THE SECURITY MANAGEMENT PLAN
PART 1 in this series explained that to legally operate a cannabis business, whether medical or recreational, a license or permit to operate must be obtained. Every state has its own regulations and application process in place. They all require security measures to provide for the safety and security of the operation, its associates, and the neighborhood within which it operates. Most states call this a “Security Plan” and require its details be submitted with the application to operate, but what exactly is a “Security Plan?”
I have worked with many in the industry who think that a Security Plan is a floorplan drawing with security devices added (cameras, electronic access control, alarm, door intercoms, etc.) They have their security integrator provide this as a design-build, selling and installing the equipment as well. PART 2 discussed this in more detail.
Unfortunately, this is only a part of a Security Plan and leaves the organization short. A Security Plan includes a Security Management Plan, Security Operations Plan, and a Security Technology Plan. All three must be included in a complete Security Plan. This article will dive deeper into the Security Management Plan.
The Security Management Plan describes what will be done to ensure the security of all assets. This plan can be very detailed but does not include specific details how any security functions or tasks will be performed as that will be documented in the Security Operations Plan and its SOPs. It will generally document items for compliance and is more of a broad-based outline of what security measures will be used. Policies and procedures are not found in the Security Management Plan. For instance, it may look like:
- Access to the facility will be controlled.
- The facility will deploy an engineered electronic access control system.
- Limited and Restricted Access areas will be defined within the facility.
- Access authorization will be determined by role….
- Video surveillance will be deployed.
- All interior areas containing cannabis will be monitored by video
- The exterior perimeter of the building will be monitored by video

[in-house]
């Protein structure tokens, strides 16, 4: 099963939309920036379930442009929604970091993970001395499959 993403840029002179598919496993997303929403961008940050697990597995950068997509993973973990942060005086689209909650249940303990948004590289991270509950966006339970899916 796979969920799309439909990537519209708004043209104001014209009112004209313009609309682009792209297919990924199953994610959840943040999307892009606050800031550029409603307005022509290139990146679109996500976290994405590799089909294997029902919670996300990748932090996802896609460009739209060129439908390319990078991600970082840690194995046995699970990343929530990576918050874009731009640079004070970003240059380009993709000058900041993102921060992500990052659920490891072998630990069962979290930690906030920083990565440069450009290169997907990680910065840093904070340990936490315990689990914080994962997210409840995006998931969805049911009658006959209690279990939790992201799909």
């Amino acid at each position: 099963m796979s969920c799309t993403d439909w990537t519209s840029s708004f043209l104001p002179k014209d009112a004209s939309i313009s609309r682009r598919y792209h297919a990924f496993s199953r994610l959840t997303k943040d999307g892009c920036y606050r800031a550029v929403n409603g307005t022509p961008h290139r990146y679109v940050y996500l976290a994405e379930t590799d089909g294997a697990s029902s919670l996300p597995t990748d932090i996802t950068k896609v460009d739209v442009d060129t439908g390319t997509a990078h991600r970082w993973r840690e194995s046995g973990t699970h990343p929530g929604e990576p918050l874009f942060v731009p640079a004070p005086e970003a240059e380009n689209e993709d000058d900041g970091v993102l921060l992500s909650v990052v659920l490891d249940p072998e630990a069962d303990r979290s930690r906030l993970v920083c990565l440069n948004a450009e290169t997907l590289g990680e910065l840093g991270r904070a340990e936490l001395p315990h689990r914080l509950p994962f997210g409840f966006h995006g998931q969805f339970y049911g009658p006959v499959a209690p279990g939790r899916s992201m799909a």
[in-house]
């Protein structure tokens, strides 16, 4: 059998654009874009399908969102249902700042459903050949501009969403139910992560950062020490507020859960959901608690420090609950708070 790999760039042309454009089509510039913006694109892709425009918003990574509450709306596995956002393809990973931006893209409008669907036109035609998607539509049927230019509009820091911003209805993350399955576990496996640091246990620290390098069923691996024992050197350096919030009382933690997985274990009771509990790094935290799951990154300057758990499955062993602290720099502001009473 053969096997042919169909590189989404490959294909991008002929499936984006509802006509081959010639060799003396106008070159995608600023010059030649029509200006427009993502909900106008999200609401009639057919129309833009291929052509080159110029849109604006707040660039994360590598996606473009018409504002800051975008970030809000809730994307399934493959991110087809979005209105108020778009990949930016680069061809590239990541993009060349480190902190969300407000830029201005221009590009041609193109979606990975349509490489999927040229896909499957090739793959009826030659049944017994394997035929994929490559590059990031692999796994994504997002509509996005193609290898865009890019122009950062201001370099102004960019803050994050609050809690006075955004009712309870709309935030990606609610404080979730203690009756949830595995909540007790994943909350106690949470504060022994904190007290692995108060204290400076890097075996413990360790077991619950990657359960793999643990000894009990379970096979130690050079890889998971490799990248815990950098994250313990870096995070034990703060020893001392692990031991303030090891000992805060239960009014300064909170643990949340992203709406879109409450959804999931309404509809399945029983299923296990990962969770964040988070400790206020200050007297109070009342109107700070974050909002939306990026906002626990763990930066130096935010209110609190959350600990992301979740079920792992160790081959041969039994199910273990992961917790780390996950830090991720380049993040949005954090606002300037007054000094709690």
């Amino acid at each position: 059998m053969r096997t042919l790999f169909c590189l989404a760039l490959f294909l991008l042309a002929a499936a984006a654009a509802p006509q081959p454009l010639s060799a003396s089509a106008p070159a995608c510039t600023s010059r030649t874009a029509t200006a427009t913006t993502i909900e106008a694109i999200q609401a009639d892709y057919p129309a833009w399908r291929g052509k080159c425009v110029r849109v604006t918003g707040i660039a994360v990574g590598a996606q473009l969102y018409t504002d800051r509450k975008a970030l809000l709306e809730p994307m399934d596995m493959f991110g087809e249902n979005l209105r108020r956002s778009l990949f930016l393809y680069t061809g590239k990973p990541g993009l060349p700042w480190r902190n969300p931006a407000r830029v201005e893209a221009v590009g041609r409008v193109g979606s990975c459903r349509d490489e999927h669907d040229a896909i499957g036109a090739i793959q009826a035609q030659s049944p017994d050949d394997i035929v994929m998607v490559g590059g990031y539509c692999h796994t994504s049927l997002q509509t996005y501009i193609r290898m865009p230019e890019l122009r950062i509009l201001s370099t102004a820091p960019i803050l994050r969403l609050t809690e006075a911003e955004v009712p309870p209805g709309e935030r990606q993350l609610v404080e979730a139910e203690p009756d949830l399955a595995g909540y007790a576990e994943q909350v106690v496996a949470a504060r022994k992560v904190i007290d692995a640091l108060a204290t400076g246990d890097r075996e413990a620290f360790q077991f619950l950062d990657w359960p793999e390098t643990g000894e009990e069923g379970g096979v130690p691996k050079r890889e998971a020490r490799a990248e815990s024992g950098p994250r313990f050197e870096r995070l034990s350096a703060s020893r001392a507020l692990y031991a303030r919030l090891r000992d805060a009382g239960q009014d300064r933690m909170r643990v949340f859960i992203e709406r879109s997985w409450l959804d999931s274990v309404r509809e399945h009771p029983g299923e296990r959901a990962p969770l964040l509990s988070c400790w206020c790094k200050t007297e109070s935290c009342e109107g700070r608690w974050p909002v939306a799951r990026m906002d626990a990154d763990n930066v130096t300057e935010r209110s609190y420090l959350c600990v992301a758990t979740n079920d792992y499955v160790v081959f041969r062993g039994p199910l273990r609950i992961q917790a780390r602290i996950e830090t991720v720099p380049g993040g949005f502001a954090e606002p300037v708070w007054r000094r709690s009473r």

- All entrances/exits will be monitored by video.
- All recorded video will be stored for 60 days……
- An intrusion detection system will be deployed.
- All perimeter doors, windows, rooms with an exterior wall, security equipment or monitoring rooms, cannabis storage, and cannabis waste storage areas will be protected by the system.
- The system will be monitored continuously by a licensed UL-Listed central monitoring station.
- Panic, hold up, and duress alarms will be utilized.
- The local law enforcement agency will be notified automatically of any security breech.
Oftentimes the specific systems that will be used are named but they do not have to be. When an organization standardizes on security technology or levels, those standards should be included as part of this plan. The details of the system, the actual listing of limited and restricted access areas of the facility, and the various roles that would be authorized for access to those areas, may also be listed in the Security Management Plan especially if they are to be standards for the organization to follow. Although there is some leeway with details that may be included, procedures (SOPs) should never be included. Procedures for the actual administration and use of the systems belong in the Security Operations Plan. Similarly, how and when the intrusion detection system is armed; how the panic, hold up, and duress alarms are used and tested; and protocols for alarm response are all to be found in the Security Operations Plan.
What is actually covered, controlled, or monitored utilizing the tools in the technology plan is defined in the Security Management Plan and may be nothing more than simple compliance with the requirements of the security section of the application. Utilizing a strong security management program’s operational SOPs with state of the art security systems will help an organization to be a beneficial addition to the community and its immediate neighbors.
It is best to utilize an experienced security consultant in the development of all parts of the Security Master Plan to ensure regulatory compliance, compliance with industry best practices and standards, and to help get it right the first time. At the very least, a qualified security consultant with experience in the industry and knowledge of its operations and workflows should review any Security Technology Plan or Security Management Plan created by an integrator or security manager.
We will discuss the Security Operations Plan and its SOPs in the final article in this series.
Stay tuned and stay safe, and always remember that it is everyone’s responsibility to become an active participant in the safety and security of themselves, and others.
This article is the third in a series of four (4).